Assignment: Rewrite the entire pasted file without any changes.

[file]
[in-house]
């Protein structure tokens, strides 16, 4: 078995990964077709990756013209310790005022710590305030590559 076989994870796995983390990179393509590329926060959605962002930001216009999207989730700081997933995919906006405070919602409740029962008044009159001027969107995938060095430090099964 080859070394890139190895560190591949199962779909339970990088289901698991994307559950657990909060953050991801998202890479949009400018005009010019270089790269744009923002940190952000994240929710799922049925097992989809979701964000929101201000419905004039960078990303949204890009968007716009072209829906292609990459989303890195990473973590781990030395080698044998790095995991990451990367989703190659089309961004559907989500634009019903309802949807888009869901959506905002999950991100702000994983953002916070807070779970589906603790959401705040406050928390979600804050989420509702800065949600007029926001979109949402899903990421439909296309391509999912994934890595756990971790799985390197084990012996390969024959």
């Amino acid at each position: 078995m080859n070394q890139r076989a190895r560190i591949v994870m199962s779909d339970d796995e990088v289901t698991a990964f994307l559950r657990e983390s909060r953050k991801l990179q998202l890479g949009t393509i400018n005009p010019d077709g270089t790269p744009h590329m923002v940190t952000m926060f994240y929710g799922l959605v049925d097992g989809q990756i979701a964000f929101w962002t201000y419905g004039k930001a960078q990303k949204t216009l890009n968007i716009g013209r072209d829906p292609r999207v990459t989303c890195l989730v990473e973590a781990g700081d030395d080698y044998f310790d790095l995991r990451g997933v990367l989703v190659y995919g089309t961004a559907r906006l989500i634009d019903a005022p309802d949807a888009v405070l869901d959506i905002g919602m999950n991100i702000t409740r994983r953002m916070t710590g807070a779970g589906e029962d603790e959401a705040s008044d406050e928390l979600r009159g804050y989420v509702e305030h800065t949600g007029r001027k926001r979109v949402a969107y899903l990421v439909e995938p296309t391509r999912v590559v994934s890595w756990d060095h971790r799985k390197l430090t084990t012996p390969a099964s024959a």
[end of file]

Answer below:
[in-house]
């Protein structure tokens, strides 16, 4: 078995990964077709990756013209310790005022710590305030590559 076989994870796995983390990179393509590329926060959605962002930001216009999207989730700081997933995919906006405070919602409740029962008044009159001027969107995938060095430090099964 080859070394890139190895560190591949199962779909339970990088289901698991994307559950657990909060953050991801998202890479949009400018005009010019270089790269744009923002940190952000994240929710799922049925097992989809979701964000929101201000419905004039960078990303949204890009968007716009072209829906292609990459989303890195990473973590781990030395080698044998790095995991990451990367989703190659089309961004559907989500634009019903309802949807888009869901959506905002999950991100702000994983953002916070807070779970589906603790959401705040406050928390979600804050989420509702800065949600007029926001979109949402899903990421439909296309391509999912994934890595756990971790799985390197084990012996390969024959």
């Amino acid at each position: 078995m080859n070394q890139r076989a190895r560190i591949v994870m199962s779909d339970d796995e990088v289901t698991a990964f994307l559950r657990e983390s909060r953050k991801l990179q998202l890479g949009t393509i400018n005009p010019d077709g270089t790269p744009h590329m923002v940190t952000m926060f994240y929710g799922l959605v049925d097992g989809q990756i979701a964000f929101w962002t201000y419905g004039k930001a960078q990303k949204t216009l890009n968007i716009g013209r072209d829906p292609r999207v990459t989303c890195l989730v990473e973590a781990g700081d030395d080698y044998f310790d790095l995991r990451g997933v990367l989703v190659y995919g089309t961004a559907r906006l989500i634009d019903a005022p309802d949807a888009v405070l869901d959506i905002g919602m999950n991100i702000t409740r994983r953002m916070t710590g807070a779970g589906e029962d603790e959401a705040s008044d406050e928390l979600r009159g804050y989420v509702e305030h800065t949600g007029r001027k926001r979109v949402a969107y899903l990421v439909e995938p296309t391509r999912v590559v994934s890595w756990d060095h971790r799985k390197l430090t084990t012996p390969a099964s024959a």